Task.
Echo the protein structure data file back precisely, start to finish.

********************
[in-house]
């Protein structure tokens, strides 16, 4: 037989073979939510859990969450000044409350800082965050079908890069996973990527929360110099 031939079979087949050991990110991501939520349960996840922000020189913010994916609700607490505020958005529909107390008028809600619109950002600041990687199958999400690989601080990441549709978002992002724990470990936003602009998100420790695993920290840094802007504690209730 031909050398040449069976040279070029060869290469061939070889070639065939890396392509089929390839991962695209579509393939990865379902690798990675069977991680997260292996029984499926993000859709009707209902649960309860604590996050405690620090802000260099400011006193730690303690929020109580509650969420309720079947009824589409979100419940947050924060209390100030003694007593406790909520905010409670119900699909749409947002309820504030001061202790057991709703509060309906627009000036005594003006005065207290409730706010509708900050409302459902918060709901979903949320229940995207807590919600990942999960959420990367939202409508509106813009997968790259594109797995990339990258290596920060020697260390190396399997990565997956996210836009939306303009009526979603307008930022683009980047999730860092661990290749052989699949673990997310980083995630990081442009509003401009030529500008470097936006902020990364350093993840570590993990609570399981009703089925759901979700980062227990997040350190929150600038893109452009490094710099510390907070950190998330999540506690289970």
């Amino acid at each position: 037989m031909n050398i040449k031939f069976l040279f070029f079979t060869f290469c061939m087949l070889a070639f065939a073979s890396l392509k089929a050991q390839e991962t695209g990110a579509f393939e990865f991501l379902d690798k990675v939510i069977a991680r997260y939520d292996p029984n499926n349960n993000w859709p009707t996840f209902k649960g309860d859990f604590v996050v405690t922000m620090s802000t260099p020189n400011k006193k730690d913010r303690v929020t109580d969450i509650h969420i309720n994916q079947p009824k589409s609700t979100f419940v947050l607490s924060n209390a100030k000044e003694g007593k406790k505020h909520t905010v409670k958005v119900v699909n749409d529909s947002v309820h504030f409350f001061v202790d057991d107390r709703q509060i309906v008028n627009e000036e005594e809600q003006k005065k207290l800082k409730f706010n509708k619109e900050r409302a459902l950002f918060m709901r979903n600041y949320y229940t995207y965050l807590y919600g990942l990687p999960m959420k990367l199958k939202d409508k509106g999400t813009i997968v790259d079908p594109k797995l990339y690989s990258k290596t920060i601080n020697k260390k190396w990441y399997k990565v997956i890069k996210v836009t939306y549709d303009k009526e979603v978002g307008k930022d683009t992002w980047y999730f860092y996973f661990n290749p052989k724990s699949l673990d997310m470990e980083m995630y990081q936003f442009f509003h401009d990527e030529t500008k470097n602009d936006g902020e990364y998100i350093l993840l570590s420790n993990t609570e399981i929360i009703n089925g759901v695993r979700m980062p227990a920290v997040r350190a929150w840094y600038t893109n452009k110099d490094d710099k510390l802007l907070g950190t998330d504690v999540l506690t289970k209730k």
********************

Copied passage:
[in-house]
């Protein structure tokens, strides 16, 4: 037989073979939510859990969450000044409350800082965050079908890069996973990527929360110099 031939079979087949050991990110991501939520349960996840922000020189913010994916609700607490505020958005529909107390008028809600619109950002600041990687199958999400690989601080990441549709978002992002724990470990936003602009998100420790695993920290840094802007504690209730 031909050398040449069976040279070029060869290469061939070889070639065939890396392509089929390839991962695209579509393939990865379902690798990675069977991680997260292996029984499926993000859709009707209902649960309860604590996050405690620090802000260099400011006193730690303690929020109580509650969420309720079947009824589409979100419940947050924060209390100030003694007593406790909520905010409670119900699909749409947002309820504030001061202790057991709703509060309906627009000036005594003006005065207290409730706010509708900050409302459902918060709901979903949320229940995207807590919600990942999960959420990367939202409508509106813009997968790259594109797995990339990258290596920060020697260390190396399997990565997956996210836009939306303009009526979603307008930022683009980047999730860092661990290749052989699949673990997310980083995630990081442009509003401009030529500008470097936006902020990364350093993840570590993990609570399981009703089925759901979700980062227990997040350190929150600038893109452009490094710099510390907070950190998330999540506690289970």
């Amino acid at each position: 037989m031909n050398i040449k031939f069976l040279f070029f079979t060869f290469c061939m087949l070889a070639f065939a073979s890396l392509k089929a050991q390839e991962t695209g990110a579509f393939e990865f991501l379902d690798k990675v939510i069977a991680r997260y939520d292996p029984n499926n349960n993000w859709p009707t996840f209902k649960g309860d859990f604590v996050v405690t922000m620090s802000t260099p020189n400011k006193k730690d913010r303690v929020t109580d969450i509650h969420i309720n994916q079947p009824k589409s609700t979100f419940v947050l607490s924060n209390a100030k000044e003694g007593k406790k505020h909520t905010v409670k958005v119900v699909n749409d529909s947002v309820h504030f409350f001061v202790d057991d107390r709703q509060i309906v008028n627009e000036e005594e809600q003006k005065k207290l800082k409730f706010n509708k619109e900050r409302a459902l950002f918060m709901r979903n600041y949320y229940t995207y965050l807590y919600g990942l990687p999960m959420k990367l199958k939202d409508k509106g999400t813009i997968v790259d079908p594109k797995l990339y690989s990258k290596t920060i601080n020697k260390k190396w990441y399997k990565v997956i890069k996210v836009t939306y549709d303009k009526e979603v978002g307008k930022d683009t992002w980047y999730f860092y996973f661990n290749p052989k724990s699949l673990d997310m470990e980083m995630y990081q936003f442009f509003h401009d990527e030529t500008k470097n602009d936006g902020e990364y998100i350093l993840l570590s420790n993990t609570e399981i929360i009703n089925g759901v695993r979700m980062p227990a920290v997040r350190a929150w840094y600038t893109n452009k110099d490094d710099k510390l802007l907070g950190t998330d504690v999540l506690t289970k209730k």